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  1. #1
    Join Date
    Feb 2014
    Lewiston, Maine, USA

    Default Honey from Russian bees/subspecies specific honey

    Hello beekeepers of Bee Source,

    My name is Kathleen and I'm an undergraduate in biochemistry at Bates College in Lewiston, Maine (wonderful state for bees given all the blueberry pollination!). My lab partner Elena and I are conducting our research project on enzyme content and activity in raw honeys, depending on bee variety (Italian, Russian, Carniolan). The enzyme we are interested in is glucose oxidase, which gets introduced to the honey by the bees (it's an animal enzyme, not plant, and it gives antibacterial qualities). It takes glucose and oxygen and converts it to a glucose derivative (GDL) and hydrogen peroxide. It is activated upon the dilution of honey with water (which is why raw honey is great in tea, because the antibacterial properties get activated when added). It is a heat and light sensitive protein, but luckily the dark amber color of honey occludes it from light. Our aim is to purify the enzyme and along the way test its activity along each step, and at the end with a constant concentration of the enzyme for all samples. Our expectation is that subspecies of the honey bee are genetically different enough that the glucose oxidase encoded in their DNA is slightly variant and so its activity may differ across subspecies.

    It's a small undergraduate project, but we have good hopes and expectations for it!

    So far we are in the process of collecting samples and preparing to run the purification. We have Italian bee honey (supplied by one of our professors who keeps bees) and Carniolan bee honey (supplied by New Moon Apiaries in Maine). Our hope was to find a supplier of Russian / Caucasian bee honey. So far we have not been able to find producers in Maine or New Hampshire that have honey to spare, so we are expanding our search to nonlocal (but raw) and/or other (not Italian or Carniolan) subspecies of bee. The honey would have to be produced by mostly one subspecies (not very mixed), since the enzyme is a product of the bee itself.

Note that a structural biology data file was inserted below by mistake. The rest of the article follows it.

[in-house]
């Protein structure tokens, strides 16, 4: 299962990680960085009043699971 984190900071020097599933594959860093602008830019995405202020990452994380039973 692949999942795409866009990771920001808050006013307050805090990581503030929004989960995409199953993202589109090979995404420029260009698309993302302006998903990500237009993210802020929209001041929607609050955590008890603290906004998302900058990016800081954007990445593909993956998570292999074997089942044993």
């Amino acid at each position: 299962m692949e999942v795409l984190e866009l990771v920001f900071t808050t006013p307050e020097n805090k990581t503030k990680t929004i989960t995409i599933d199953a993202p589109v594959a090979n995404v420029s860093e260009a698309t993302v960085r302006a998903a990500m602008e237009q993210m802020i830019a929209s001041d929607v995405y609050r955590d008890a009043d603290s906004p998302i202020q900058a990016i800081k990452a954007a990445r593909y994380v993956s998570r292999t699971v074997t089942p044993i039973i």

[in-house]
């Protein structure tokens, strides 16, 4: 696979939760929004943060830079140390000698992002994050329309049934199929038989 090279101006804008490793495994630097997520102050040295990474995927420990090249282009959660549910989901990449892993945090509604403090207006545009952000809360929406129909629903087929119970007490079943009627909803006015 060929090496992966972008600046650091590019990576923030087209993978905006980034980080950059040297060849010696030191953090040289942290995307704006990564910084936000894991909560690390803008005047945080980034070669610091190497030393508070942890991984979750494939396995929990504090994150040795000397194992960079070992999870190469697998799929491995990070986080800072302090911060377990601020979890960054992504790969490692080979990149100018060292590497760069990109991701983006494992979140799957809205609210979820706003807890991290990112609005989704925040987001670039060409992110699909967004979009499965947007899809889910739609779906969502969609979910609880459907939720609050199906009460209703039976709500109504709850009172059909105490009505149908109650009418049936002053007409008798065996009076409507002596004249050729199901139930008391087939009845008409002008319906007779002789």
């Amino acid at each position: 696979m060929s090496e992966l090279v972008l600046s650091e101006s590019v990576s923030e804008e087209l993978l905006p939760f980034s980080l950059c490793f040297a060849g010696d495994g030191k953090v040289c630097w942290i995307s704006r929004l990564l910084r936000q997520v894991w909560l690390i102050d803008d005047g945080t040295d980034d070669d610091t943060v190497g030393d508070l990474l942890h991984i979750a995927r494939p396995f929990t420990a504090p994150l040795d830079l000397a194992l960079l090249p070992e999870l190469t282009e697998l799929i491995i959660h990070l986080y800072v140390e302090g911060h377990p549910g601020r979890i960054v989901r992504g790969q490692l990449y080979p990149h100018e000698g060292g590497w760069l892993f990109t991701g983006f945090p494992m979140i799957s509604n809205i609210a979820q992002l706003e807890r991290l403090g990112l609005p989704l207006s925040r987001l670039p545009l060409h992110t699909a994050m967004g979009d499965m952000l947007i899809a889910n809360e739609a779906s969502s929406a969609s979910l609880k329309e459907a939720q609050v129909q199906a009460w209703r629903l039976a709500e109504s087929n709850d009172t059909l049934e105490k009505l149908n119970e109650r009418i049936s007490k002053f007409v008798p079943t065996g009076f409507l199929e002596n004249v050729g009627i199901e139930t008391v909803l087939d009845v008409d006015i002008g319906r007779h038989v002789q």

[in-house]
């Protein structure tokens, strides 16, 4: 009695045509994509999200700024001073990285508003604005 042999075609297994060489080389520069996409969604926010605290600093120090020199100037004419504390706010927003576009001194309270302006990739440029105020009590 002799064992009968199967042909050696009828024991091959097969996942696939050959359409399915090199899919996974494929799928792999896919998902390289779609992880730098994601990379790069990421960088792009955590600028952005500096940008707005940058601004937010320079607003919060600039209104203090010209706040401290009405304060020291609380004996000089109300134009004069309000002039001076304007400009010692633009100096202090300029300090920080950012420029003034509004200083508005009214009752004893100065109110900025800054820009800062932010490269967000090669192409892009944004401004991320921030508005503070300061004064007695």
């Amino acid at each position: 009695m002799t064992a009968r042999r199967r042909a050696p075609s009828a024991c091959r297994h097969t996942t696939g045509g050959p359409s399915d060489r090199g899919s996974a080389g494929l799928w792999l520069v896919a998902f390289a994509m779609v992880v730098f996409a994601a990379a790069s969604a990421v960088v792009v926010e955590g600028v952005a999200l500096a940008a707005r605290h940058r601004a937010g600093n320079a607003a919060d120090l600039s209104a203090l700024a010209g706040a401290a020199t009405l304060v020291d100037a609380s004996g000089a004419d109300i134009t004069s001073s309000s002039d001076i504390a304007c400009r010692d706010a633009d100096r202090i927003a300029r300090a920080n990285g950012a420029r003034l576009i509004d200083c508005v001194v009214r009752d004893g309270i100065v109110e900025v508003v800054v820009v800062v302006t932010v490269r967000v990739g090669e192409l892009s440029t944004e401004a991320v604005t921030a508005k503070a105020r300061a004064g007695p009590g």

If anyone has any suggested keepers/apiaries to contact that either keep/specialize in Russian bees or some other subspecies, and sell honey, let us know! We would pay for both the honey and shipping costs, and are looking for 100-200 grams (4 to 8 ounces).

    Also, if anyone knows more about the differences between, especially in the honey produced by, various subspecies of the honey bee, we would very much appreciate the knowledge and pointers! It will definitely help us form a hypothesis on what to expect from the honey.

    We understand if might be difficult to find honey suppliers in the winter. Thank you for any and all help!

  2. #2
    Join Date
    Jun 2013
    van buren michigan

    Default Re: Honey from Russian bees/subspecies specific honey

    Tire the people from this web
    I’m new beekeeper and I tried to get some Russian bees but they are sold out already
    I grow up whit those black bees and I’m still interesting to get some of them
    On my opinion is they are doing way better in cold wheatear then the rest
    Appreciate your time in bees

  3. #3
    Join Date
    Nov 2012
    Sale Creek, Tn, USA

    Default Re: Honey from Russian bees/subspecies specific honey

    Interesting study. I sent you an email with a couple of questions and wish you the best of luck with your research.


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